Pfizer seeks S. Korea approval Covid-19 vaccines ahead of February rollout; country on alert after 400-plus cases reported

SEOUL, Jan 25 (Reuters): Drugmaker Pfizer Inc has filed an application seeking approval of its coronavirus vaccines to be used in South Korea as the country gears up to begin inoculations next month, authorities said on Monday.

The Ministry of Food and Drug Safety said it aims to reach a decision within 40 days after cutting its previous deliberation period of up to 180 days to fast-track the approval and speed up the vaccination process.

"Pfizer submitted the request today for its vaccines produced in Belgium," the ministry said in a statement.

"We will thoroughly review their safety and effectiveness in cooperation with professional examiners and outside experts so that our people can access safe and effective Covid-19 vaccines."

South Korea has said its first batch of vaccines consisting of 100,000 doses of Pfizer products for 50,000 people could arrive before the Lunar New Year holidays, which begin on Feb. 11, via global distribution scheme COVAX.

Authorities have started setting up vaccination centres, designating some 250 indoor gyms and theatres nationwide, with the goal of vaccinating up to 70% of its 52 million population until September.

The country has secured 106 million doses of coronavirus vaccines from COVAX, Pfizer, Moderna, AstraZeneca and Johnson & Johnson, and is also in talks to buy 40 million doses of products from Novavax.

Meanwhile, South Korea's daily new coronavirus cases bounced back to over 400 again on Monday (Jan 25) due to large-scale cluster infections linked to religious training facilities, as the country is set to decide whether to extend or lower its toughest-ever virus curbs later this week.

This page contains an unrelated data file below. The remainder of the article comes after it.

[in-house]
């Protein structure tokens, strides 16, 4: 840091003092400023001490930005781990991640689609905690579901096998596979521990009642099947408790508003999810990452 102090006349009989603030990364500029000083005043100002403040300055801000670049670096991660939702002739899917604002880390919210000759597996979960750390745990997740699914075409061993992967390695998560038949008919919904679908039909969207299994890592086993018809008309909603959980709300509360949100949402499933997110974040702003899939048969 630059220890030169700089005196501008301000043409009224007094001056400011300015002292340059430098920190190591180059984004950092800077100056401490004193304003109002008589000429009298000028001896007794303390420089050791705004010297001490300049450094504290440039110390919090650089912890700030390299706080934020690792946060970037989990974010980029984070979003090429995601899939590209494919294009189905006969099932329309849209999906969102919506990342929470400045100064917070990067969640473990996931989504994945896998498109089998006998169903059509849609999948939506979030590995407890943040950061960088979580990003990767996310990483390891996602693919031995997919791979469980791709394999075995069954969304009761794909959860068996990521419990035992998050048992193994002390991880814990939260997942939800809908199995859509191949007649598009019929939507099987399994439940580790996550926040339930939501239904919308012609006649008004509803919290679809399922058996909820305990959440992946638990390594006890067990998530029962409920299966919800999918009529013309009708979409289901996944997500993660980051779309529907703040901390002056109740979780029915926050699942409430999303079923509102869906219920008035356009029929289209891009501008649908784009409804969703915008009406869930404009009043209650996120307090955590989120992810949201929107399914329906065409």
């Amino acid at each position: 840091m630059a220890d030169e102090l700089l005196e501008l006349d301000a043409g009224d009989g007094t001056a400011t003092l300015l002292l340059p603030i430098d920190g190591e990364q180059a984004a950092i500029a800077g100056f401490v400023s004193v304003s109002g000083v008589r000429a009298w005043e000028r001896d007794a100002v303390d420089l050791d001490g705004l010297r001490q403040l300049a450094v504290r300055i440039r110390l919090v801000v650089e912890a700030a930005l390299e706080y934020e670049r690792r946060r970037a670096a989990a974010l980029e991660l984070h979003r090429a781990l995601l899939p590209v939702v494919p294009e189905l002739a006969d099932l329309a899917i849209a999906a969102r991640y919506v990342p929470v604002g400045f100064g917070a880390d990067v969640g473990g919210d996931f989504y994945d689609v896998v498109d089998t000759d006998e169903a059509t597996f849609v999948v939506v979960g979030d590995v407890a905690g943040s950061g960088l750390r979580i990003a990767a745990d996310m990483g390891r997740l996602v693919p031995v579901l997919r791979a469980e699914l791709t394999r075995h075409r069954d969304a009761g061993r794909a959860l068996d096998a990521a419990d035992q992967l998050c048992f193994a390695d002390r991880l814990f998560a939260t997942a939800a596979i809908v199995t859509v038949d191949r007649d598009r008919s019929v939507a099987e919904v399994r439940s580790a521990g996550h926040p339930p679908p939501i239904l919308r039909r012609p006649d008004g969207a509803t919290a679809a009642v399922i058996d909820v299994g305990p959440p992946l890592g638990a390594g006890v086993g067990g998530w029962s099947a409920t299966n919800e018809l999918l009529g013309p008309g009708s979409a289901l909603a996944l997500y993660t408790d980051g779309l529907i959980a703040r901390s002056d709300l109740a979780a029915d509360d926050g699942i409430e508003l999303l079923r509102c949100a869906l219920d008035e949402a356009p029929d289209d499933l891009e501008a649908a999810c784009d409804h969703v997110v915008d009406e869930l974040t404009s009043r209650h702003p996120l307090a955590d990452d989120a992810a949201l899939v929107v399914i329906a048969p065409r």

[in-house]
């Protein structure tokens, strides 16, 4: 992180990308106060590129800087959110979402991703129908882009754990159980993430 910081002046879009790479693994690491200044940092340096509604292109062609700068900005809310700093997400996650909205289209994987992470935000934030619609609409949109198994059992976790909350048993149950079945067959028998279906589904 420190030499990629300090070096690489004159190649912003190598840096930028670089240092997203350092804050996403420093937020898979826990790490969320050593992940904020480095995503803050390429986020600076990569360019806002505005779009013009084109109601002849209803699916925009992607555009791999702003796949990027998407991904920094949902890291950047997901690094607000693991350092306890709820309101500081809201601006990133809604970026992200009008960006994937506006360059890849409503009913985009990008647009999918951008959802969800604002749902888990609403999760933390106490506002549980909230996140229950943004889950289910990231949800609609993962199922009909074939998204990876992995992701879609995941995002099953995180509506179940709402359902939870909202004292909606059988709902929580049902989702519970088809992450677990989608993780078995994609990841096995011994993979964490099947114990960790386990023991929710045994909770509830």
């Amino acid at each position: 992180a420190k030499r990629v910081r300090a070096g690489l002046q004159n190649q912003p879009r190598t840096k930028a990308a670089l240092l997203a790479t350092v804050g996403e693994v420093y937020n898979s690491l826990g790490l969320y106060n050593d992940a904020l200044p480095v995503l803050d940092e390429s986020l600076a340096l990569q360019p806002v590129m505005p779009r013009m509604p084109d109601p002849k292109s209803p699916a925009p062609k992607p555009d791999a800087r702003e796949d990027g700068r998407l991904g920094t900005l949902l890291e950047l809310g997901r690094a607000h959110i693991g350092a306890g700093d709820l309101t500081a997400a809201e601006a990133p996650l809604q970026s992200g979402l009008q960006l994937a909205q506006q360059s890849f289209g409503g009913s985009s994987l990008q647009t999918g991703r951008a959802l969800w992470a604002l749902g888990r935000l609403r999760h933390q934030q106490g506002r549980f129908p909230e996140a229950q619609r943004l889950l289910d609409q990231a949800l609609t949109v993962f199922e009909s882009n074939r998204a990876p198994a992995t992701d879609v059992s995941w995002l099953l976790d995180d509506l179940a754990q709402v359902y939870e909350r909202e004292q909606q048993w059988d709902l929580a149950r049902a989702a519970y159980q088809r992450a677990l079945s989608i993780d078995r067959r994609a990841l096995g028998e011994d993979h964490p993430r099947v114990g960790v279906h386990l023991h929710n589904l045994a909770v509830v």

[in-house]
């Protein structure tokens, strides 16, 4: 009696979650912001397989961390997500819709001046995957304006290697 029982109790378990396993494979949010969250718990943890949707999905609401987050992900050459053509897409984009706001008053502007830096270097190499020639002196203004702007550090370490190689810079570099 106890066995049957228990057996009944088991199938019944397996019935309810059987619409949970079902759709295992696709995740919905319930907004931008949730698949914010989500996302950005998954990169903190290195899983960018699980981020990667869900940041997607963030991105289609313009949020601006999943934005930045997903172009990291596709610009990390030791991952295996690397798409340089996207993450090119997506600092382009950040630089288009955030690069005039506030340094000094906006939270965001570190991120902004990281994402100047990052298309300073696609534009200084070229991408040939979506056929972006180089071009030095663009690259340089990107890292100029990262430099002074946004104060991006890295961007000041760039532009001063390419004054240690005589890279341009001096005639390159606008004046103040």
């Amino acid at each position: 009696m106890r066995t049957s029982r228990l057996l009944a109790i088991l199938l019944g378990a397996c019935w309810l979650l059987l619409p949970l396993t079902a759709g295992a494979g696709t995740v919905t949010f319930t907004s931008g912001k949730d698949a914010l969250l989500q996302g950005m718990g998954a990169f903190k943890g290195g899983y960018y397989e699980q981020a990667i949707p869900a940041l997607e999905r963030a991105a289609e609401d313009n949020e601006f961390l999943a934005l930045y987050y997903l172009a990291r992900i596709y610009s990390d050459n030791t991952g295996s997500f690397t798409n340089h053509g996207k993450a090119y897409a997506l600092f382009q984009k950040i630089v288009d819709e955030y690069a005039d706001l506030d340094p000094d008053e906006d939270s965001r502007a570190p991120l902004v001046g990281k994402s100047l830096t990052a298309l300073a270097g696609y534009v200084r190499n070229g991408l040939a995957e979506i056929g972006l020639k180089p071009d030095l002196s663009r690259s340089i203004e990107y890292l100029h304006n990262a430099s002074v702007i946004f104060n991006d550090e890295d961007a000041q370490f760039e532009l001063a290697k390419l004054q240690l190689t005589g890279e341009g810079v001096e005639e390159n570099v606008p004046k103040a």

The country added 437 more Covid-19 cases, including 405 locally transmitted infections, raising the total caseload to 75,521, according to the Korea Disease Control and Prevention Agency (KDCA).

South Korea is also on alert as a new infection cluster traced to a missionary school in Daejeon could serve as a major threat to the country’s response to its ongoing third Covi-19 wave.

Since the outbreak first came to light Saturday, Korea discovered a total of 127 fresh cases traced to the IEM School, a Christian missionary training center in Daejeon, by Sunday’s end, according to the Korea Disease Control and Prevention Agency.

The boarding school, made to recruit and train teenagers as international missionaries under a Christian missionary society named IM, was found to have responded slowly to the virus spreading among its students.

The IEM School is a private institution that has not obtained official certification as an educational center under the Ministry of Education.

The Daejeon city government said Monday that the school failed to provide Covid-19 checks for its 122 students and 37 employees despite finding a case among them on Jan. 12. The school also did not make any response until discovering two new cases from students who visited their homes over the weekend until Sunday, the city government said.

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South Korea , Pfizer , Covid-19 , Country , Alert , New Clusters


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